Inside, authorities allege, had been the local outpost for a prostitution ring that stretched from Rhode Island to Washington, D.C. Prosecutors in New York have charged 31 people, including at least four from Maryland, with using seemingly lawful businesses to house prostitutes imported from Korea, transport them up and down the East Coast and amass millions of dollars from sex services.
Security was so elaborate at the Baltimore County operation that authorities said it had not one, but two hidden compartments to stash prostitutes in case of a police raid.
Court-approved wiretaps on cell phones revealed the location of one secret closet at Moonlight, according to court papers.
But Mark Bastan, acting special agent in charge of the Baltimore office of U.S. Immigration and Customs Enforcement, said his agents didn't immediately know about a second one behind a kitchen cabinet when they stormed the storefront Tuesday afternoon.
"We counted up the number of suitcases and the number of people we had, and we realized we had people missing," Bastan said, adding that agents needed to use a kind of tool used by firefighters to pry open the compartment.
Agents targeted people suspected of being brothel owners and managers, middlemen who worked as transporters, and prostitutes. Charges include conspiracy to transport illegal immigrants and to transport women for the purpose of prostitution.
At their homes in Maryland, Kum Ok Lowery, 53; Mi Ja Park, 41, of Montgomery Village; and Sun Im An, 44, of Upper Marlboro were all arrested early Tuesday, accused of running brothels, officials said.
During the raid at Moonlight, immigration agents arrested another five people, including two who had overstayed their visas, Bastan said.
"This case is a reminder that large-scale human trafficking occurs every day, right in our own cities and neighborhoods," said Michael J. Garcia, U.S. attorney for the Southern District of New York.
Neighboring proprietors said yesterday that men entered the dark-tinted glass door of the Moonlight at all hours. Employees, mostly young Asian women, always entered through a back door.
There were few disturbances, although neighbors said local police had visited the spa in the recent past. "They didn't bother us, so we didn't say anything," said Iyabo Fagbayi, the owner of Abek's International Food.
According to complaints unsealed in federal court in Manhattan and Brooklyn, the investigation began in May 2005 when a Korean couple who owned and operated a chain of brothels in Queens attempted to bribe an undercover New York City Police Department detective. They hoped, authorities said, to protect their businesses from being raided by law enforcement.
Working undercover, the detective began accepting bribes from the couple, according to prosecutors. In March, the couple and two officers accused of accepting bribes were charged.
The government then expanded its investigation and obtained a wiretap on the telephone of Tae Hoon Kim, a Flushing, N.Y., resident accused of being a middleman and transporter of prostitutes. The wiretap led to the discovery of an extensive network of Korean-owned brothels, authorities said.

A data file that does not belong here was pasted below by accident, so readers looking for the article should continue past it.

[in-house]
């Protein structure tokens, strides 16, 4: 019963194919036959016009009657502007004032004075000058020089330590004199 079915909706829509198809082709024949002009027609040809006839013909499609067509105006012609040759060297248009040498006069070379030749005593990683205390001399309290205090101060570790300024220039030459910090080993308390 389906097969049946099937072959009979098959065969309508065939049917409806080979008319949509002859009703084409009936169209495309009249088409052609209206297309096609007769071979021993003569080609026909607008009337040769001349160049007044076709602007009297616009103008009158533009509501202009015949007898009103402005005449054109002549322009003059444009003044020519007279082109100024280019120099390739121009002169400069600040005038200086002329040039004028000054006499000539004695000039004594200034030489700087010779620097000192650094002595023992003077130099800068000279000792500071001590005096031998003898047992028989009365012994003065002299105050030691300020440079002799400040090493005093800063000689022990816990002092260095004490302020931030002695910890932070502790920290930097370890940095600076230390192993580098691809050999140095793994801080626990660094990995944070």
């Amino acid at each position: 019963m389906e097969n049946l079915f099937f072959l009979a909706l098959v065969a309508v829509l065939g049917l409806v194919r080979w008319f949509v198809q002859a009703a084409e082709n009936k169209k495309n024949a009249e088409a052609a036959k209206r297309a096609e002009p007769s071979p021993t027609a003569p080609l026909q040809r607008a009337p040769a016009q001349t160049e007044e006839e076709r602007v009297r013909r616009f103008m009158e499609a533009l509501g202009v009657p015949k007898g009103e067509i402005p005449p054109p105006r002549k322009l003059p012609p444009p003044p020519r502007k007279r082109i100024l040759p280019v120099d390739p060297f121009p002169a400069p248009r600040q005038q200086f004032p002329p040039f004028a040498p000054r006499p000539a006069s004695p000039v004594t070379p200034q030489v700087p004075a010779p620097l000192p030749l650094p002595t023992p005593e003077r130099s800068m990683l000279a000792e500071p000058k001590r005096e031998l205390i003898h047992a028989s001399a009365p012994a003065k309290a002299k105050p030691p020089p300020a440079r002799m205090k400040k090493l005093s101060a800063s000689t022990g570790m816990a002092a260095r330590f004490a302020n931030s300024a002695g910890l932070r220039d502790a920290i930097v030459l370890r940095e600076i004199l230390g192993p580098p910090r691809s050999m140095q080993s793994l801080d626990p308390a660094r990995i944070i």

In some cases, authorities said, the recruiters provided women from Korea with false immigration documents to enable them to enter the United States. In other instances, the women were taken into the custody of handlers in Canada or Mexico and then smuggled into the United States, according to court papers.
Effectively indentured servants, the women were placed by middlemen into the network's brothels, court papers say. The brothel owner or manager frequently took women's identification and travel documents, including passports, so it would be difficult for the women to leave, according to prosecutors.
The women were sometimes threatened or led to believe their families in Korea would be harmed if their debts weren't satisfied, according to authorities.
In Baltimore, activity centered around Moonlight at a strip mall bookended by a temple and a mosque.
Scoping out the business on the 1800 block of Woodlawn Drive, immigration agents had already suspected money laundering and prostitution, according to court papers.
Tapping phones, they listened to at least seven conversations involving a woman identified as Mi Sun Hayes earlier this year.
On Feb. 13, Hayes, who authorities allege owned Moonlight, said during a call that she had been robbed of cash the night before. She told an unidentified person on the other end of the phone that she thought one of the women might have stolen the money.
Hayes also said her lawyers told her she could not go to the police because she was employing girls who were in the country illegally, according to the criminal complaint. Hayes was arrested and charged with conspiracy to engage in human trafficking, according to federal authorities in New York.
In March and April, Yong Chong, known as Ra Ra, said in tapped phone conversations that she was working at an unspecified "Oasis," and later at Moonlight.
During several calls, Chong negotiated with an unidentified person to provide her with girls. Criminal records show that Chong was convicted in Queens in 2004 and 2005 of promoting prostitution.
Sun reporter Lynn Anderson contributed to this article.